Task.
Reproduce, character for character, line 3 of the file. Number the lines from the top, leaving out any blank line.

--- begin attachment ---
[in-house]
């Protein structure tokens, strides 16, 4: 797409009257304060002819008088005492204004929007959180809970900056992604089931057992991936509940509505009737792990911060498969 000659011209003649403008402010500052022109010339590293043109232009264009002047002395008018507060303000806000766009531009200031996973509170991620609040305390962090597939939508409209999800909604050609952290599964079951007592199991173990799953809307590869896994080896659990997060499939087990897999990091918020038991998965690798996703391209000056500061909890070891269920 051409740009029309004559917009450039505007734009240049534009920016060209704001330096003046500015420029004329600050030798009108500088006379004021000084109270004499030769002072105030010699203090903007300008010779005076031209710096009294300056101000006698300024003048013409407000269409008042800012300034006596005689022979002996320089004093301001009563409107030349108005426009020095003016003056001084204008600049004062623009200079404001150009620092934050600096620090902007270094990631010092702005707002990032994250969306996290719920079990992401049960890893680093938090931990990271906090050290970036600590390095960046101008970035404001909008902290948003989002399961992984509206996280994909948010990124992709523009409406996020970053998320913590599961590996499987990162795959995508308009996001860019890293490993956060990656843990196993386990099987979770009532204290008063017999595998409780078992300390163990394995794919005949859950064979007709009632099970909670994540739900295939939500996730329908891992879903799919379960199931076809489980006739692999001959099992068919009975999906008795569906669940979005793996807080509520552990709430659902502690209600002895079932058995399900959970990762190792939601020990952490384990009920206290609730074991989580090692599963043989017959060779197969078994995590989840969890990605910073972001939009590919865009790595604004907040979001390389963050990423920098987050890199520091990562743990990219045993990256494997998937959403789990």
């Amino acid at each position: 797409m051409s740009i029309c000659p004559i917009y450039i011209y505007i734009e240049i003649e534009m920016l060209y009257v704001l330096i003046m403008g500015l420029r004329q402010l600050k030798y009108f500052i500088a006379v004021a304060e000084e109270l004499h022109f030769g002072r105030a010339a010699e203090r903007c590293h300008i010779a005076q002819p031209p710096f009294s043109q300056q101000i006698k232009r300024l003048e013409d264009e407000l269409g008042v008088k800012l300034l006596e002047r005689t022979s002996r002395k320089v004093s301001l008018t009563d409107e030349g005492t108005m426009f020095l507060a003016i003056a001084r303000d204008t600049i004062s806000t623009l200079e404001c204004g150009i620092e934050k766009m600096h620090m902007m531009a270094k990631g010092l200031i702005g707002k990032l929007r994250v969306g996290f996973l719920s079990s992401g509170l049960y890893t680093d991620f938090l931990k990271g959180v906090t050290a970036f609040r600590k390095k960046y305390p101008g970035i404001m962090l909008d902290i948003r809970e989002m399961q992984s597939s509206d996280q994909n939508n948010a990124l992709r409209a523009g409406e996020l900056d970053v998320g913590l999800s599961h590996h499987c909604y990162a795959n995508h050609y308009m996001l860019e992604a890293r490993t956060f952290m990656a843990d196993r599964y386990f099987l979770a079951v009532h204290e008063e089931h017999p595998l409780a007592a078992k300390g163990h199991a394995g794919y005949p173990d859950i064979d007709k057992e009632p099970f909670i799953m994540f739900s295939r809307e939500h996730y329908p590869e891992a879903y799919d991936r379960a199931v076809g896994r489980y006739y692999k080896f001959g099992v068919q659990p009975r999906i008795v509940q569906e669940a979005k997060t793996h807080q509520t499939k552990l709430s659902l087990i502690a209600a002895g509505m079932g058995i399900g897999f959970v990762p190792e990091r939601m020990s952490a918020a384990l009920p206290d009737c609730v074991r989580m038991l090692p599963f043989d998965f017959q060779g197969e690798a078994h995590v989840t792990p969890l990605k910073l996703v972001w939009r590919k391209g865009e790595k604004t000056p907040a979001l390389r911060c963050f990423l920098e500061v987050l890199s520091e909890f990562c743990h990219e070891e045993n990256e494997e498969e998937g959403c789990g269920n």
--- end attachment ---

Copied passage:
């Amino acid at each position: 797409m051409s740009i029309c000659p004559i917009y450039i011209y505007i734009e240049i003649e534009m920016l060209y009257v704001l330096i003046m403008g500015l420029r004329q402010l600050k030798y009108f500052i500088a006379v004021a304060e000084e109270l004499h022109f030769g002072r105030a010339a010699e203090r903007c590293h300008i010779a005076q002819p031209p710096f009294s043109q300056q101000i006698k232009r300024l003048e013409d264009e407000l269409g008042v008088k800012l300034l006596e002047r005689t022979s002996r002395k320089v004093s301001l008018t009563d409107e030349g005492t108005m426009f020095l507060a003016i003056a001084r303000d204008t600049i004062s806000t623009l200079e404001c204004g150009i620092e934050k766009m600096h620090m902007m531009a270094k990631g010092l200031i702005g707002k990032l929007r994250v969306g996290f996973l719920s079990s992401g509170l049960y890893t680093d991620f938090l931990k990271g959180v906090t050290a970036f609040r600590k390095k960046y305390p101008g970035i404001m962090l909008d902290i948003r809970e989002m399961q992984s597939s509206d996280q994909n939508n948010a990124l992709r409209a523009g409406e996020l900056d970053v998320g913590l999800s599961h590996h499987c909604y990162a795959n995508h050609y308009m996001l860019e992604a890293r490993t956060f952290m990656a843990d196993r599964y386990f099987l979770a079951v009532h204290e008063e089931h017999p595998l409780a007592a078992k300390g163990h199991a394995g794919y005949p173990d859950i064979d007709k057992e009632p099970f909670i799953m994540f739900s295939r809307e939500h996730y329908p590869e891992a879903y799919d991936r379960a199931v076809g896994r489980y006739y692999k080896f001959g099992v068919q659990p009975r999906i008795v509940q569906e669940a979005k997060t793996h807080q509520t499939k552990l709430s659902l087990i502690a209600a002895g509505m079932g058995i399900g897999f959970v990762p190792e990091r939601m020990s952490a918020a384990l009920p206290d009737c609730v074991r989580m038991l090692p599963f043989d998965f017959q060779g197969e690798a078994h995590v989840t792990p969890l990605k910073l996703v972001w939009r590919k391209g865009e790595k604004t000056p907040a979001l390389r911060c963050f990423l920098e500061v987050l890199s520091e909890f990562c743990h990219e070891e045993n990256e494997e498969e998937g959403c789990g269920n």